With daytime temps in the upper 90s I brought a poncho, cord and extra food just in case I needed to spend a night in the woods. Why would I need to spend the night? If I got too hot and could not continue. I planned on resting near a creek, making camp and spending the night, then continue home the next day.

There are several creeks running through my hiking path. Some with nice clear running water, some were dry and some that were barely moving. If heat exhaustion had set in so that I could not continue I hoped on at least making it to one of the creeks and spending the night. I knew my location and where the creeks were at. At every creek I asked myself if I could make it to the next one. If the answer was "no, I can not make it." I would have stopped and set up camp.

Hiking alone

I usually make this hike with at least one other person, but on this trip I decided to go alone. I wanted to have peace and quiet and did not want anyone with me. The drawback, if I became injured, experienced heat stroke,,,,, or anything else, there would be nobody to help.

Going on a trip by yourself gives one a chance to relax in the peace and quiet of the wilderness. Being alone however has its dangers. I was well aware of the danger and took certain precautions in case something happened while on the trip.


Now that we have talked about what I did wrong, let's look at what I did so I could be found.

Someone familiar with the area dropped me off. In case something happened, someone who knew the back roads would be able to tell search and rescue where I started the hike.

The start point of my hike was also marked on google earth on my home computer.

When I started experiencing leg cramps I just happened to have cell phone service. I pulled up google earth on my cell phone, took a screen shot of my location and sent it to my fiancee using facebook chat.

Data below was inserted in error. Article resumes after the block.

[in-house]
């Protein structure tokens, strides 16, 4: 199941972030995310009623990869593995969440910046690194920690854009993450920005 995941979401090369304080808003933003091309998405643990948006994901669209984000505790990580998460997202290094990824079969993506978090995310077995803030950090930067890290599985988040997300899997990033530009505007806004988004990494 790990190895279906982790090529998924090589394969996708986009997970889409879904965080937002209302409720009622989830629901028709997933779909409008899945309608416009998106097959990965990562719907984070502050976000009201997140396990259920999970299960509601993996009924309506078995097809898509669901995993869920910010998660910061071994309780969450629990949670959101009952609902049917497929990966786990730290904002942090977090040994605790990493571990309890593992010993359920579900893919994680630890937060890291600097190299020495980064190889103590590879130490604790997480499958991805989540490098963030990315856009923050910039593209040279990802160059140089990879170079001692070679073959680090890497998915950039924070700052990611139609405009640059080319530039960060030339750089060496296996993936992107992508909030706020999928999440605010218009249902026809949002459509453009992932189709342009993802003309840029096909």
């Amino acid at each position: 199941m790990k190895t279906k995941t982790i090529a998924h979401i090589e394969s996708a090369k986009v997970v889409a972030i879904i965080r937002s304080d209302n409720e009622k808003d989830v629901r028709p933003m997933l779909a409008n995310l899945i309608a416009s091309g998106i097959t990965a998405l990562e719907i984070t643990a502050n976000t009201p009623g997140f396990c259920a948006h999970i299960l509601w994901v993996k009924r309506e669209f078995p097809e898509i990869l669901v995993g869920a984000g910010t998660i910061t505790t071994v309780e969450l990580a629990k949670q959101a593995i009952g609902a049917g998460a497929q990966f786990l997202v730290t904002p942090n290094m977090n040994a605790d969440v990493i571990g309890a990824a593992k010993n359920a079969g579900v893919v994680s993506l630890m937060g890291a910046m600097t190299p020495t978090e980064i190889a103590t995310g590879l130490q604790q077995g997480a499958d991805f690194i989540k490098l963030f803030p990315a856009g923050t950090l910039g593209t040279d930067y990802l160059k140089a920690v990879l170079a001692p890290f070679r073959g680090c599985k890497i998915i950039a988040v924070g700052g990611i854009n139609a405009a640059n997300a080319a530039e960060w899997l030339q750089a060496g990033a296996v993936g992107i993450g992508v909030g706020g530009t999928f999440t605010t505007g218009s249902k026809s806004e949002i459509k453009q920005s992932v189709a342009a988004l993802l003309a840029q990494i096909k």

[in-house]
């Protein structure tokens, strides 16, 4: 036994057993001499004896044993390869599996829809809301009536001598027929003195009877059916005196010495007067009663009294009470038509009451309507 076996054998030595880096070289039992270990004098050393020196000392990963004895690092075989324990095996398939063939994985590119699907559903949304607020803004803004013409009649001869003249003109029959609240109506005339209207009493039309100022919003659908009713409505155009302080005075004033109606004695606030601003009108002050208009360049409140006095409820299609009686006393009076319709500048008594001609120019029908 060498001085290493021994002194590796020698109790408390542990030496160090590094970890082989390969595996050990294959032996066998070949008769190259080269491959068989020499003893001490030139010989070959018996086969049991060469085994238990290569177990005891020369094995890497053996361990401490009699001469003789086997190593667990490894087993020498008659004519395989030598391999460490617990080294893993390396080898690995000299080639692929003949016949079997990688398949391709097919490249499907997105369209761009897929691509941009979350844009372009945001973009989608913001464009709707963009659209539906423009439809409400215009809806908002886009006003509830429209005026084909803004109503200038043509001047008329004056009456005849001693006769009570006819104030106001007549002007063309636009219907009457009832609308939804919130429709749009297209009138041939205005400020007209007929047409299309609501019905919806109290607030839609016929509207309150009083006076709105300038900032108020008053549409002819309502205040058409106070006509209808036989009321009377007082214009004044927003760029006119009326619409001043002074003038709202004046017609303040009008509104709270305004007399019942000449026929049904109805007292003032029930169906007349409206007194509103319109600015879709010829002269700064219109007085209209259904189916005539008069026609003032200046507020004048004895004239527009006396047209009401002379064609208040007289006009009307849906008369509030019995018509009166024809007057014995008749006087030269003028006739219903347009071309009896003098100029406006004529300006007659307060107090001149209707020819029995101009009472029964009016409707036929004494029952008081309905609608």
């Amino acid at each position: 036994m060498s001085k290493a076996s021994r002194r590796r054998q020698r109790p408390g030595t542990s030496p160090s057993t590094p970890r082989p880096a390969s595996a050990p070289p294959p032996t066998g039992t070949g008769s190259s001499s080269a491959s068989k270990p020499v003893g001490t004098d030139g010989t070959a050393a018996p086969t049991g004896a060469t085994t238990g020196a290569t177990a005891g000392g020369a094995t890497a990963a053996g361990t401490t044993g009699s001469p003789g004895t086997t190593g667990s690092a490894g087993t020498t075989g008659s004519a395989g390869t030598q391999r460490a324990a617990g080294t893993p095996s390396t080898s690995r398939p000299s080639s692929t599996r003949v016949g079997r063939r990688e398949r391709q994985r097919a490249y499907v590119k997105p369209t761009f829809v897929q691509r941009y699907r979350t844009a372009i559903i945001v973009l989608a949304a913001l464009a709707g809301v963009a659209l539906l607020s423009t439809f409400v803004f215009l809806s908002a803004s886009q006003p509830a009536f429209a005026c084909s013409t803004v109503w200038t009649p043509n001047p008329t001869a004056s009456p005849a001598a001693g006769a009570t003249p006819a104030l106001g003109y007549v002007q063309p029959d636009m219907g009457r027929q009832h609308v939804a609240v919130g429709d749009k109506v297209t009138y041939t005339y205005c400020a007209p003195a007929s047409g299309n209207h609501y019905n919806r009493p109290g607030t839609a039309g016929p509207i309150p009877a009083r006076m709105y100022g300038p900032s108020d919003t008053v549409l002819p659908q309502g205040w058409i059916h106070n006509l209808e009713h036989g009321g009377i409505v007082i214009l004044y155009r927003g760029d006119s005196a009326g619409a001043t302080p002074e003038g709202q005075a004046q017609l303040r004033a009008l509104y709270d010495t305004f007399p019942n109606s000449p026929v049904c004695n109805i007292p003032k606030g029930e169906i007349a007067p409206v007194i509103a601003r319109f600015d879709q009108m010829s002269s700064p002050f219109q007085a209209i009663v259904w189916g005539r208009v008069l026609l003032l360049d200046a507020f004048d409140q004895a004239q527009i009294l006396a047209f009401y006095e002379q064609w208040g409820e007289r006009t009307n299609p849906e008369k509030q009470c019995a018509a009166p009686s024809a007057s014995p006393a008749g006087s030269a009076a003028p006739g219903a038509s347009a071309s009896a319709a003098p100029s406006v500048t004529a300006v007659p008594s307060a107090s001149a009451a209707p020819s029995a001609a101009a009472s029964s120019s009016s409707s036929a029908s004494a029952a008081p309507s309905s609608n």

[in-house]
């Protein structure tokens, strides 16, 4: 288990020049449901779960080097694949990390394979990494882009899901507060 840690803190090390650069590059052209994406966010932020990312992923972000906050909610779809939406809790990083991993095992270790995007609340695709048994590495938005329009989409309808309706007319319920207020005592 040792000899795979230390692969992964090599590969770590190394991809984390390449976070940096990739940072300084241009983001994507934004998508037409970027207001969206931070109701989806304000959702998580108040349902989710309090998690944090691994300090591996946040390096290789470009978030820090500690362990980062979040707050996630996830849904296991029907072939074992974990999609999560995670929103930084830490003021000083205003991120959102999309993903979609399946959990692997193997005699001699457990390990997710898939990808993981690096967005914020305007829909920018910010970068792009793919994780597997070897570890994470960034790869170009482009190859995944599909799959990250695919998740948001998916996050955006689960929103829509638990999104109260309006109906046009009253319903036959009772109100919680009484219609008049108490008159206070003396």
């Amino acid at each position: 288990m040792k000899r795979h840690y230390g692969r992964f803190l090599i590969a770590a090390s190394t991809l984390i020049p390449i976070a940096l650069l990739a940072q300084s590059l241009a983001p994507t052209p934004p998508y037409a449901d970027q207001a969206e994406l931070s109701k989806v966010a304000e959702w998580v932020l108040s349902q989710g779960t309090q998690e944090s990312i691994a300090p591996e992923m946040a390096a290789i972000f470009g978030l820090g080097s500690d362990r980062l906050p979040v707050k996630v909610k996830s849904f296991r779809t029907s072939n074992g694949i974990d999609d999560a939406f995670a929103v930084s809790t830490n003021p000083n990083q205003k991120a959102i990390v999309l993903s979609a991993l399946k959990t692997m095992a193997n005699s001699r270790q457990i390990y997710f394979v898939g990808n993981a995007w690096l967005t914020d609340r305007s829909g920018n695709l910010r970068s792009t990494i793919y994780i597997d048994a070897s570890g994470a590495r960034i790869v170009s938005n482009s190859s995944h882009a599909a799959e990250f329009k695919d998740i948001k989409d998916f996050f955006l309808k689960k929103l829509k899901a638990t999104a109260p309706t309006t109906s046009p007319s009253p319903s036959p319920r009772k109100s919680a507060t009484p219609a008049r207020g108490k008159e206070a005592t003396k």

Made sure I was not far from a logging road or pipeline. Old logging roads and pipelines run through the area where I was hiking. I knew where they were located at and kept a mental note on how to get to one if I ran into heat related issues. Searchers would be using the logging roads and pipelines to search for me.

What is a pipeline?

A pipeline is an area where a piece of pipe is buried. The pipe could be carrying oil or some other type of petroleum product. The area where the pipeline runs through the wilderness is kept cleared by work crews using tractors or other heavy equipment.

Brought poncho and cord to build a shelter.

Brought battery pack for cell phone.

Had a USGS topo map and two map compasses. I like to have a spare compass.

Brought a GPS and spare batteries.

Brought enough food to spend the night.

Stuff to build a fire with - dryer lint and bic lighter.

Brought a stainless steel canteen cup, just in case I needed to boil water.

Brought a water filter, canteen and water bottle.

Ate sunflower seeds to have salt intake during the hike.

Wore leather boots with nylon upper. Copper heads and coral snakes are semi-common in southeast Texas. The snakes are of no real danger if your feet are covered.


Share your thoughts and comments. Have you experienced heat stroke or heat exhaustion while on a hike?

634 Posts
Before I do anything I always ask myself what could go wrong?

I also list the risk factors.

Then I do what I can to eliminate the risks that can be eliminated.

In your case I am guessing that you simply did not drink enough Gatorade.

You need water and you need electrolyte salts.

I usually bring Gatorade powder and mix it really thin.

The only major factor that you could not control was the heat.